SOLDOTNA (AP) -- The state has begun selling passes for parking, camping and boat launching at Alaska parks for next year, and prices are going up.
The day-use parking pass will run $30, an increase of $5 from last year. The annual camping pass has risen from $75 to $100.
The cost of an annual boat launch pass for state facilities remains at $75. Those passes may become more appealing because daily boat launch fees will double next summer, or rise from $5 to $10.
Jim Stratton, director of the state Division of Parks & Outdoor Recreation, said this is the first price increase for day-use parking since it was introduced in 1994. It has been 10 years since the last camping price increase in Alaska, he said.
The agency plans to use the extra money for park maintenance and operations, Stratton said.
Cabin rental fees -- which range from $15 to $65 a night -- have not increased.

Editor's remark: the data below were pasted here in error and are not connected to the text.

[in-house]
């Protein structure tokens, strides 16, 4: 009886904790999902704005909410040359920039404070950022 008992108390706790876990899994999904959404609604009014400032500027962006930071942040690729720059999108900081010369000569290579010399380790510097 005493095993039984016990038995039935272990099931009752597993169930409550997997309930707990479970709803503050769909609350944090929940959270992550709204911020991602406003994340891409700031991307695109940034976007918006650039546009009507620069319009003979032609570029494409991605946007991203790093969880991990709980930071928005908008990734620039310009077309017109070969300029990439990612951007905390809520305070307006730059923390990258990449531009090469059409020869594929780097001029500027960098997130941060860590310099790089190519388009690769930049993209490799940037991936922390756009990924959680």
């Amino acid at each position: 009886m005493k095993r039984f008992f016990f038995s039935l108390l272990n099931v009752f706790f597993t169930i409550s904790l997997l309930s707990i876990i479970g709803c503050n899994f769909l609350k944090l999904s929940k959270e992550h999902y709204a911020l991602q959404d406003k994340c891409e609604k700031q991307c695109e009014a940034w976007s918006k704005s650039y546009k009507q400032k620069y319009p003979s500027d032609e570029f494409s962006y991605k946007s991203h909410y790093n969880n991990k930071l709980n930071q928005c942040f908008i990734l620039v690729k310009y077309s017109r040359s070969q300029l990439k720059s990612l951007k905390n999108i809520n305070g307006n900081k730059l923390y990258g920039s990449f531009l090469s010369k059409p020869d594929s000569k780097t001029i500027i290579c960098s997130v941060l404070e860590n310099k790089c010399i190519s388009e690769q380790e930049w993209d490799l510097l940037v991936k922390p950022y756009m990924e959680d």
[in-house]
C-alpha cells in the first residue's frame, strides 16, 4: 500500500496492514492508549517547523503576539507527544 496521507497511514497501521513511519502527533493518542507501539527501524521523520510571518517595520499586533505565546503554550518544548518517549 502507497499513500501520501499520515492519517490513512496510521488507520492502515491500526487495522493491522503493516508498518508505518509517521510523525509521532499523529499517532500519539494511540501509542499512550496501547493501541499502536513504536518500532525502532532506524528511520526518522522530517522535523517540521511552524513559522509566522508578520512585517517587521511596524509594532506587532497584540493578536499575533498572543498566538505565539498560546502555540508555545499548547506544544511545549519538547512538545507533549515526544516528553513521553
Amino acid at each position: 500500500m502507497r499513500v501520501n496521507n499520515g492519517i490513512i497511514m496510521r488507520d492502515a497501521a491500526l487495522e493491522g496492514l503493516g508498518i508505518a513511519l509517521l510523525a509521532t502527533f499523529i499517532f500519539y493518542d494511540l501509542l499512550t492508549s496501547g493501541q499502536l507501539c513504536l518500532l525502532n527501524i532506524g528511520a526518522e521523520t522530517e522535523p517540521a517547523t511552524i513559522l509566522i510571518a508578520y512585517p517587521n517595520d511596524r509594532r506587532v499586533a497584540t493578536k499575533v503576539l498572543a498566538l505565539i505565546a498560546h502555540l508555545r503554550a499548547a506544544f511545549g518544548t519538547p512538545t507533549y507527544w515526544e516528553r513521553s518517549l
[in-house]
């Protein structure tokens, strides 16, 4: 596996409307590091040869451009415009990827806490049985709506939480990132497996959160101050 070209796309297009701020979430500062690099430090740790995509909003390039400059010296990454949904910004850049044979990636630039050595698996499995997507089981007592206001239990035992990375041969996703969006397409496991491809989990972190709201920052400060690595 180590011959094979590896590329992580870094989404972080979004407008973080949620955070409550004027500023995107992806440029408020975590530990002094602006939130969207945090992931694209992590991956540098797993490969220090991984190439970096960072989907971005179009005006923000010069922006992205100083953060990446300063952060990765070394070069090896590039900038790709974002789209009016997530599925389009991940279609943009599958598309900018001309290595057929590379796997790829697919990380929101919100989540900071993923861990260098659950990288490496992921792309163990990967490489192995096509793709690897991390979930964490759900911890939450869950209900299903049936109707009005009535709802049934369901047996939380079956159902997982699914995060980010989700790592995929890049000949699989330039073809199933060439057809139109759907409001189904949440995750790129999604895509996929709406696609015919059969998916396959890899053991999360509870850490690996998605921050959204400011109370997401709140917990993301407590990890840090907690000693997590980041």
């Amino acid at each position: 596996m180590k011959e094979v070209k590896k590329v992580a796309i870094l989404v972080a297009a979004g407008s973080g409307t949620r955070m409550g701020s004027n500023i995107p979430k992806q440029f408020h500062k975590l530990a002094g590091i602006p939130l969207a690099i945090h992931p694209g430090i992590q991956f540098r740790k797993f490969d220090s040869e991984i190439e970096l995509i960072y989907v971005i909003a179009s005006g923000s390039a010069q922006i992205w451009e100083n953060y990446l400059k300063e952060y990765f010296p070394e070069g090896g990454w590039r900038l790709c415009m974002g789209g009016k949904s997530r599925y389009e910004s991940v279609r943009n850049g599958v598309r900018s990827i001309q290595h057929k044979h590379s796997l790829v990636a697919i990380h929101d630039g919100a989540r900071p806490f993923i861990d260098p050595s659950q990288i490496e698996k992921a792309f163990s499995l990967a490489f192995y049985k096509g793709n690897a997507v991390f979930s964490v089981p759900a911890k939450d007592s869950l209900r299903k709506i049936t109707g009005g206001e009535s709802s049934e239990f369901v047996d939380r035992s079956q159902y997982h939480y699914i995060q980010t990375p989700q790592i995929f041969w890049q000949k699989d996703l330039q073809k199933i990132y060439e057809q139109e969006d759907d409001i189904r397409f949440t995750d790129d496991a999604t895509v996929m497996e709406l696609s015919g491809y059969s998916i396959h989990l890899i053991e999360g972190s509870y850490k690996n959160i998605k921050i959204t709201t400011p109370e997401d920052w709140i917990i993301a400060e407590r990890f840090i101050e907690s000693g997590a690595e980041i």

State parks cabins have been built in a number of scenic areas around Alaska, including at the Nancy Lakes recreation area in the Mat-Su valley and Kachemak Bay near Homer.
The best way to get one is to plan ahead -- way ahead.
As Alaska moves closer to the Winter solstice, it is time to be thinking about ''green grass, birds chirping and salmon running,'' said Chris Degernes, Kenai Peninsula parks superintendent.
The agency is taking reservations now for its public cabins six months in advance.
Degernes said it's time to begin planning for such high-demand summer weekends as July 4.
''If local Alaska residents don't think about this, you can be sure the nonresident visitor is, because they're thinking about their vacation way far in advance,'' she told the Anchorage Daily News.
On the net:
Alaska State Parks home page: www.alaskastateparks.org.
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